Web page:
Generation restoration: reimagine, recreate and restore the ecosystems

June 4, 2021

We are the generation to restore hope for the future generations. Photo: Praise Nutakor/UNDP

Imagine life on earth without the living organisms that interact to give us air, water, food and everything we need to survive and thrive. Ecological systems or ecosystems also provide jobs or livelihoods and contribute up to half of the world’s GDP. Sadly, these valuable ecosystems are under massive threat. For example, every year, the world loses 10 million hectares of forests and approximately 30% of natural freshwater ecosystems have disappeared since 1970.

In Ghana, we are seeing vivid images of environmental degradation, from the destruction caused by unsustainable mining practices, to the alarming rate of deforestation, the pollution of river bodies and the depletion of fish stock in the ocean.

The theme for World Environment Day (WED) 2021 - Ecosystem Restoration - reminds us that we need to maintain the health of our ecosystems in order to  sustain and improve people’s lives and reduce the long term impact of environmental destruction and climate change. The day coincides with the launch of the UN Decade on Ecosystem Restoration, which is a rallying call to restore, revive and protect ecosystems all around the world, for the benefit of people and nature.

I am excited that this WED and the UN Decade give great prominence to the power that each citizen of the world holds to make a difference by joining the #generationrestoration. As individuals, we are called to join this global movement and do our part to reimagine, recreate and restore ecosystems. As an optimist, I believe that we are the generation to restore hope for the future generations.  There are three ways we can all contribute and make a difference.


First, joining #generationrestoration gives us the opportunity to reimagine the relationship between humans and nature. Our UNDP Human Development Report 2020 demonstrates the need for a reorientation of social norms and values to expand human freedoms while easing pressure on the planet. A good example of creating a new generation of citizens that is empowered to restore ecosystems is the Green Ghana Project spearheaded by the Ministry of Lands and Natural Resources and the Forestry Commission. The aim is to plant 5 million trees in 1 day on 11 June. The people of Ghana are called to be citizens and not spectators in the country’s resolve to reduce environmental degradation and promote sustainability. A simple action of planting 1 tree, once reproduced at scale by citizens, can make great impact. The same principle can apply to other green actions, from segregating our waste, to buying from local suppliers and favoring locally grown products.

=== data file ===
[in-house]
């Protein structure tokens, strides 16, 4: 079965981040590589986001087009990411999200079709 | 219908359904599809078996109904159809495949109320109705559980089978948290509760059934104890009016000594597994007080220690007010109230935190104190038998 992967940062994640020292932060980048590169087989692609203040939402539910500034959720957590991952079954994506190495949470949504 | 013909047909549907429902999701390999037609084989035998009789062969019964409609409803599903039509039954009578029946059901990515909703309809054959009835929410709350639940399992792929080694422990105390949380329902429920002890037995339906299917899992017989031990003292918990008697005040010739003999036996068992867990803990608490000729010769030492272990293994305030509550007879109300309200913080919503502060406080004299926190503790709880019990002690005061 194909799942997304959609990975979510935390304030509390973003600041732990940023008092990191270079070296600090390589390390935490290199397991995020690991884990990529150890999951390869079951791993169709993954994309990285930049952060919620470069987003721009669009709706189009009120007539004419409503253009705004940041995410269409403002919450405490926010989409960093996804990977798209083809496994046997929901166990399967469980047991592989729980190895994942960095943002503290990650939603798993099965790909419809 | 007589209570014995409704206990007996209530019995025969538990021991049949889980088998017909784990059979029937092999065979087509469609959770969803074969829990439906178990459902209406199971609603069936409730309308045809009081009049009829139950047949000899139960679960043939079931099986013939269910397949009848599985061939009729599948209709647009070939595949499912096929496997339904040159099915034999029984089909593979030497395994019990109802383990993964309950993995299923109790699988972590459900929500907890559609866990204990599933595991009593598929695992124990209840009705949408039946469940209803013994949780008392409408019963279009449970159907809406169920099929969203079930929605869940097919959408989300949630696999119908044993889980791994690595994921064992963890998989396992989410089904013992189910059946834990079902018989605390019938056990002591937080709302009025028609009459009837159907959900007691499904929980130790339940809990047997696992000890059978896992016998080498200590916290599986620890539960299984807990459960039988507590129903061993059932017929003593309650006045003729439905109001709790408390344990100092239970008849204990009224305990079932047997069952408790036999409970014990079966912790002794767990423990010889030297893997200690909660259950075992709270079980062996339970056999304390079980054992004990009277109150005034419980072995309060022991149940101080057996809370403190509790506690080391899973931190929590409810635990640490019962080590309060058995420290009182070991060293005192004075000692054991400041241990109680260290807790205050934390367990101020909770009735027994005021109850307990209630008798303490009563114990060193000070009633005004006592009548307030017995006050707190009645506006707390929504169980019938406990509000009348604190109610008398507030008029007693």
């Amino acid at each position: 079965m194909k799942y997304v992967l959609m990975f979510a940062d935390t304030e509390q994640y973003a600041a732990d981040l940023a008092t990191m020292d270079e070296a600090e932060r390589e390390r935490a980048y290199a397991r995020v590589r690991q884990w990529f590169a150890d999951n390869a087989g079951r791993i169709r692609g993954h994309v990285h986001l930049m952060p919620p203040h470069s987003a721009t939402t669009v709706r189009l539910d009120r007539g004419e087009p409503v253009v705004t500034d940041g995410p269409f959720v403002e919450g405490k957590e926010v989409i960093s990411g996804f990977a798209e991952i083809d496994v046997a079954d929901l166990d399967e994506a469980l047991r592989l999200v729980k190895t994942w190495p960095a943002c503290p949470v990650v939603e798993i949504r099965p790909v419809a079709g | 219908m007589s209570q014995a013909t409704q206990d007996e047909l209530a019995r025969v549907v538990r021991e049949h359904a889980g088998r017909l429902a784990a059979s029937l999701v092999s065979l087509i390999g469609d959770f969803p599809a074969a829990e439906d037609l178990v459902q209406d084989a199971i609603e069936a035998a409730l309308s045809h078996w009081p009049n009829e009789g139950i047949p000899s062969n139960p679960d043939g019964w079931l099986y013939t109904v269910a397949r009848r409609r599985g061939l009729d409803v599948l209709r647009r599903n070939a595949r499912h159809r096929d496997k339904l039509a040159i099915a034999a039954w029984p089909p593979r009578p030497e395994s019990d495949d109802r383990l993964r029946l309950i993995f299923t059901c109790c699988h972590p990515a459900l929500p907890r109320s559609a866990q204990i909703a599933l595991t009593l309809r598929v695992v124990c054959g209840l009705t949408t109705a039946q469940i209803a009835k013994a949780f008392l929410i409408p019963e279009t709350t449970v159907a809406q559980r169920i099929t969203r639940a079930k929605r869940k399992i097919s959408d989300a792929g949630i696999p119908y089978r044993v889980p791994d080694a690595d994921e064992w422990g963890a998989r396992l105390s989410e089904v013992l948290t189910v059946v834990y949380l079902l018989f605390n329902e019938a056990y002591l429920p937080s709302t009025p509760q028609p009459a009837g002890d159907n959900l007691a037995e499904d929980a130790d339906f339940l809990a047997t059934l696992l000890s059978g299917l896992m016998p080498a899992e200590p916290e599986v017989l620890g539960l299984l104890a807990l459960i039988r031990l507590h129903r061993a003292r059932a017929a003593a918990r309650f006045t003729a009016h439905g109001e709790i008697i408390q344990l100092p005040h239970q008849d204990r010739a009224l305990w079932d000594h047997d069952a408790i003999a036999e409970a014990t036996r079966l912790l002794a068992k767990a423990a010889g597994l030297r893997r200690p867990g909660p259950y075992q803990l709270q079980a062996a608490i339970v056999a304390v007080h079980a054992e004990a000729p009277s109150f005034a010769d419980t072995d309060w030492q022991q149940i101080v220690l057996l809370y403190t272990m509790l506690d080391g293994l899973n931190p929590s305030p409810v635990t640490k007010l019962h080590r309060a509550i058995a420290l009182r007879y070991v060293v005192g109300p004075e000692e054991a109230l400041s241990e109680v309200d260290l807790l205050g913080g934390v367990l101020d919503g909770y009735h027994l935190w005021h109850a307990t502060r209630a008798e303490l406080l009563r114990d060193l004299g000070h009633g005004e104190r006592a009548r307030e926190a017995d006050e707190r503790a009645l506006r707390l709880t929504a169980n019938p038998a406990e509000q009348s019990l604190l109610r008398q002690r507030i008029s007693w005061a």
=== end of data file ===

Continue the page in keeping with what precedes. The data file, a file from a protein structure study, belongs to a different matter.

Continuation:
Second, joining #generationrestoration invites us to reverse environmental degradation by changing the way we do things. It provides us with the space to harness the tremendous potential for innovation within us. Abdullah Hamza is an example of a young social entrepreneur from the Northern Region who built a new business model for greening commodities with support from UNDP/Global Environment Facility (GEF) Small Grants Programme. His model is training and certifying farmers to produce and supply products at a premium price to businesses seeking to shift to sustainable sourcing of raw materials. Nelson Boateng emerged as one of the winners of the first edition of the UNDP-supported Waste Recovery Innovation Challenge of the Ghana Waste Recovery Platform. He and his team at Nelplast introduced a technology to transform plastic waste into pavement blocks and have now expanded their business to building affordable houses with discarded plastic for low-income workers. Nurturing these kinds of innovation and creativity is key to restoring our ecosystems.


Third, joining #generationrestoration demonstrates the power of many small actions to transform ecosystems. Many women, men, girls and boys across Ghana are already playing their part. Helena Agyekumaa from Osino in the Eastern region of Ghana planted trees and adopted sustainable practices on her farm in a degraded forest area. With support from UNDP in partnership with Mondelez and Ghana Cocoa Board she has increased her cocoa harvest from 3-4 to 7-8 bags. There are many Helenas who are inspiring others to act. With access to better tools, knowledge and technologies, more citizens can become active actors in environmental conservation.

On World Environment Day, I would like to invite us all to take action, to make smarter choices, and invest in restoring our ecosystems. Our very existence depends on how we balance our prosperity with nature.